All hail Scott Brown, master of the Senate

What happened when the junior senator from Massachusetts complained about bank reform? Democrats caved

By Andrew Leonard
June 29, 2010 10:30PM (UTC)
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Republican Massachusetts Senator Scott Brown smiles after his ceremonial swearing-in at the U.S. Capitol in Washington February 4, 2010. REUTERS/Kevin Lamarque (UNITED STATES - Tags: POLITICS) (© Kevin Lamarque / Reuters)

Who calls the shots in Washington? Judging by the latest report from Bloomberg, the man who holds all the cards is Scott Brown, the (very) junior senator from Massachusetts. Within an hour of Brown's announcement that he would not support the Dodd-Frank bank reform bill if it incorporated a $19 billion bank levy to pay for the costs of shutting down failing financial institutions, the Democrats appear to have buckled.

From Bloomberg:


U.S. Representative Barney Frank may reconvene the House-Senate financial-overhaul conference today to address Republican protests over a $19 billion bank fee in the bill, according to a scheduling announcement sent to lawmakers.

Frank and Senate Banking Committee Chairman Christopher Dodd are considering eliminating the fee, which would be placed on large banks and hedge funds to cover the cost of the bill, according to the announcement obtained by Bloomberg News.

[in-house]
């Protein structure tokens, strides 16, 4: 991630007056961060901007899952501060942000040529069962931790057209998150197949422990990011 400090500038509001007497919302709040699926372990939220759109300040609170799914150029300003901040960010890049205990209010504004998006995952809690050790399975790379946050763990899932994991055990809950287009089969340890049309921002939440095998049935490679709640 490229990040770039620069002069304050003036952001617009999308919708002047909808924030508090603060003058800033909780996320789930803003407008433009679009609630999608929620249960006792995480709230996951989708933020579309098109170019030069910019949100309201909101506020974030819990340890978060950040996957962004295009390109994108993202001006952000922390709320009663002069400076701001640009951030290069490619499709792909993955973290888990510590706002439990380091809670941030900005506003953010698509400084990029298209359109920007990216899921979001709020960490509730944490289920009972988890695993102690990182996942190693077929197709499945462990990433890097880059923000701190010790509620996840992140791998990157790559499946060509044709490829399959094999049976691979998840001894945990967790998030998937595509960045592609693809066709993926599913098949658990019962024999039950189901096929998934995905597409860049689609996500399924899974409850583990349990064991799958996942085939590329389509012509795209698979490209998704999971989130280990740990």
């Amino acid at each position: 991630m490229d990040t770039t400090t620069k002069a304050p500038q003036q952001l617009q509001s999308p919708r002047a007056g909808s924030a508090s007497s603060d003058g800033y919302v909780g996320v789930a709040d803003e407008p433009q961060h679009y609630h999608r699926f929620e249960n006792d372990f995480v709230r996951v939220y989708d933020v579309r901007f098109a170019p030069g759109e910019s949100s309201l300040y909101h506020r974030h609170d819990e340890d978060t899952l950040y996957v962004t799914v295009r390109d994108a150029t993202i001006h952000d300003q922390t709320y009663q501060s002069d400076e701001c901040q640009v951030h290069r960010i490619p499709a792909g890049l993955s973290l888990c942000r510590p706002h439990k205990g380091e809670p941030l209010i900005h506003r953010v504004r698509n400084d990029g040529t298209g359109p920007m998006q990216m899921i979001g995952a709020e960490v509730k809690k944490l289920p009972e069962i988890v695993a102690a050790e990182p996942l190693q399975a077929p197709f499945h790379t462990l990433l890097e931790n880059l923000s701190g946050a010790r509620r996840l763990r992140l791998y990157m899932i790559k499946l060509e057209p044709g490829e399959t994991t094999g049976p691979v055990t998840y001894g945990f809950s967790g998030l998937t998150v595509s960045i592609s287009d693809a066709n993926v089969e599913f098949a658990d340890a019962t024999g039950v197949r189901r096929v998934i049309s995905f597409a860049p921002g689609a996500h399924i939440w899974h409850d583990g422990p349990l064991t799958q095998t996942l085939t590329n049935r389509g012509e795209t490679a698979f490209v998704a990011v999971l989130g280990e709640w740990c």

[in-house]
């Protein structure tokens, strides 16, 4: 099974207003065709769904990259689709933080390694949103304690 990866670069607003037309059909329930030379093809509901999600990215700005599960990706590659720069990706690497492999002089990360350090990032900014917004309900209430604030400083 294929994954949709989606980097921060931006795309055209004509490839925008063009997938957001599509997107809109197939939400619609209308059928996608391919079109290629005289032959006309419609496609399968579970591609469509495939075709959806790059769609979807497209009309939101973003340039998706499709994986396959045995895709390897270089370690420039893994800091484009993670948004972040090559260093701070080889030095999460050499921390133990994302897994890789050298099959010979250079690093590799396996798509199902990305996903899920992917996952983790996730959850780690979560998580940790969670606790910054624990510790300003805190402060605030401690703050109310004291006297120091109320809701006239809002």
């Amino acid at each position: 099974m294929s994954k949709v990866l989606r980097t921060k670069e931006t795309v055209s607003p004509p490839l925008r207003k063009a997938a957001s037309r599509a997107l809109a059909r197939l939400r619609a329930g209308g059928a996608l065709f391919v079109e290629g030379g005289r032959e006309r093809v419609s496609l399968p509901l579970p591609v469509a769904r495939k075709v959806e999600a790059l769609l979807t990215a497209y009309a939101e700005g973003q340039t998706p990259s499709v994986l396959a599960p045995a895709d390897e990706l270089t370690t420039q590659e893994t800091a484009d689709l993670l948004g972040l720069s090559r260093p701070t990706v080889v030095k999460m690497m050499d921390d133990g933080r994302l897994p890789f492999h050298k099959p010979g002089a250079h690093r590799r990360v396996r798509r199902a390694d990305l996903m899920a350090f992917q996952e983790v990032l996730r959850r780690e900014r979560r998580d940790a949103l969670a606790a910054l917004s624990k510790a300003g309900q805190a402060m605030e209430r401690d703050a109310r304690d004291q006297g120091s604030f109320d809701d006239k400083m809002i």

One plan under consideration would instead cover the shortfall in the bill with an increase in the fund that the Federal Deposit Insurance Corp. maintains to repay customers their deposits when a bank fails. Another would save money by closing the Troubled Asset Relief Program two months early, according to the announcement.

It is not immediately clear how increasing the FDIC insurance fund would represent an improvement over a direct bank tax, since the FDIC pays for its own operations by levying a fee on member banks, but that's just a niggling detail. The upshot here is that the Democratic leadership in both the House and the Senate looks incompetent, and Scott Brown, the least experienced politician in the U.S. Senate, is running the show. And Wall Street's biggest banks are let off the hook again. (Only banks with more than $50 billion in assets would have been liable for the original bank fee.)

Let the mockery begin. Mere moments ago, I was urging Democrats to go on the attack, and make it clear that Republicans simply aren't serious about governing. But as it stands now, the Dems are folding without a fight. The Republicans might not be serious, but the Democrats are simply incapable.

Andrew Leonard

Andrew Leonard is a staff writer at Salon. On Twitter, @koxinga21.

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